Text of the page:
Conductive lubricant ?

ritelec

Senior Member
Location
Jersey
I removed a HPS bulb from a mogul socket that I thought was going to break in my hand because it was so seized in there. Is there a lubricant I can apply when I reinstall a LED replacement?
Petroleum jelly?
Thank you
 

SSDriver

Member
Location
California
Just be cautious using conductive lubricant. The copper never seize works great but if you put too much on it will run/drip when it gets hot and could short out the circuit.
 

kwired

Electron manager
Location
NE Nebraska
Some dielectric grease probably works - temperature could be an issue but might be for other suggestions also, but also as mentioned if you are replacing with LED you won't have as much heat, and maybe it won't cause it to seize up anyway.

The grease isn't conductive, that is still a function of contact surfaces, but what it does do is seal out oxygen and reduces oxidation or other corrosive agents are sealed out as well, and does give you a little lubrication when you do remove it.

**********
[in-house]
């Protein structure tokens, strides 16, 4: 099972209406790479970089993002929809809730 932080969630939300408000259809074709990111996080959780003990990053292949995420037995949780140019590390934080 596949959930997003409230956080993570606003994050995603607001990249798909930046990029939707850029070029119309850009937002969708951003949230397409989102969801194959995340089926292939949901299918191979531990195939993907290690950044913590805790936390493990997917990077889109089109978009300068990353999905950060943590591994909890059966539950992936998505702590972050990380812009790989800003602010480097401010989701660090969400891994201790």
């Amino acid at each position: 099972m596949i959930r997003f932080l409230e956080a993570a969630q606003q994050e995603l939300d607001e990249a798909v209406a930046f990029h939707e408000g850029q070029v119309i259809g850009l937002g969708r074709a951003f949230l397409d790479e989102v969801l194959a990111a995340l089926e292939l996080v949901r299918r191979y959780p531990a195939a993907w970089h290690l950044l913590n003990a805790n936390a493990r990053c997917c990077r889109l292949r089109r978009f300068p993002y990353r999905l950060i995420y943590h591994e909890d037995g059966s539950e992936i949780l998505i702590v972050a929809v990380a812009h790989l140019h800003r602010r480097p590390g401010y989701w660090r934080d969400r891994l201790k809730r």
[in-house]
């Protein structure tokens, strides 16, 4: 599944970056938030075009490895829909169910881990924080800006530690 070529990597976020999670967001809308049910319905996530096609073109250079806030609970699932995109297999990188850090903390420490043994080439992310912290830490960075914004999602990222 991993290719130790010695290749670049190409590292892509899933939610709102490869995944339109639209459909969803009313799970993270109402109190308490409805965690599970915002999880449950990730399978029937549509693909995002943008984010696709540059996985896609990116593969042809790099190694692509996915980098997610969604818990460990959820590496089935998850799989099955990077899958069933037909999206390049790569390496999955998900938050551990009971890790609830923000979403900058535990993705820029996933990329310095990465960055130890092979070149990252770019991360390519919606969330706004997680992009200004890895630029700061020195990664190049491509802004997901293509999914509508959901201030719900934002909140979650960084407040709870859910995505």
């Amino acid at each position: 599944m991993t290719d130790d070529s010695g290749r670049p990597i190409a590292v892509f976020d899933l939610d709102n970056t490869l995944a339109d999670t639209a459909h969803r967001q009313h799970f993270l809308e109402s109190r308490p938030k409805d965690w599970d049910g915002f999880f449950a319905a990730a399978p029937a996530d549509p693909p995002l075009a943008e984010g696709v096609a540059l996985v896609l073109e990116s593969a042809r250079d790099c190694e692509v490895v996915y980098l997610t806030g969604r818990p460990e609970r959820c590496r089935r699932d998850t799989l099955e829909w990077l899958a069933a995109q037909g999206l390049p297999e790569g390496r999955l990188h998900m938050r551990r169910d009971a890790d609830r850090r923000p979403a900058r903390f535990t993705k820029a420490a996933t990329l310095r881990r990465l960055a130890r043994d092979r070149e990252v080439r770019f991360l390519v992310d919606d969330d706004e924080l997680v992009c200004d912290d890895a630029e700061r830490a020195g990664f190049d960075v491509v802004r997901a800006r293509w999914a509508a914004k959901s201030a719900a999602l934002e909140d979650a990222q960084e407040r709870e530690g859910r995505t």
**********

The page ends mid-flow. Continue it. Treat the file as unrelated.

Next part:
I used to fight corrosion on 12 volt plugs for vehicle trailer lights, seemed like every time you plugged the trailer in, whether it be a month since you last used it or 6 hours, they seldom seemed to work and you had to clean contact surfaces to make them work. Put dielectric grease on them at least 3-4 years ago and they have worked every time since then, it keeps moisture and oxygen off the contact surfaces, yet tight fit still allows sufficient continuity through contact.
 

StarCat

Senior Member
Location
Moab, UT USA
Here in Utah the dryness seems to be at issue in this respect. I have found a light blast of silicone spray works and does not cause any problems with conductivity as far as I know. I am talking not much product applied.
It is a modern eq. to the ivory soap method possibly.
 
Top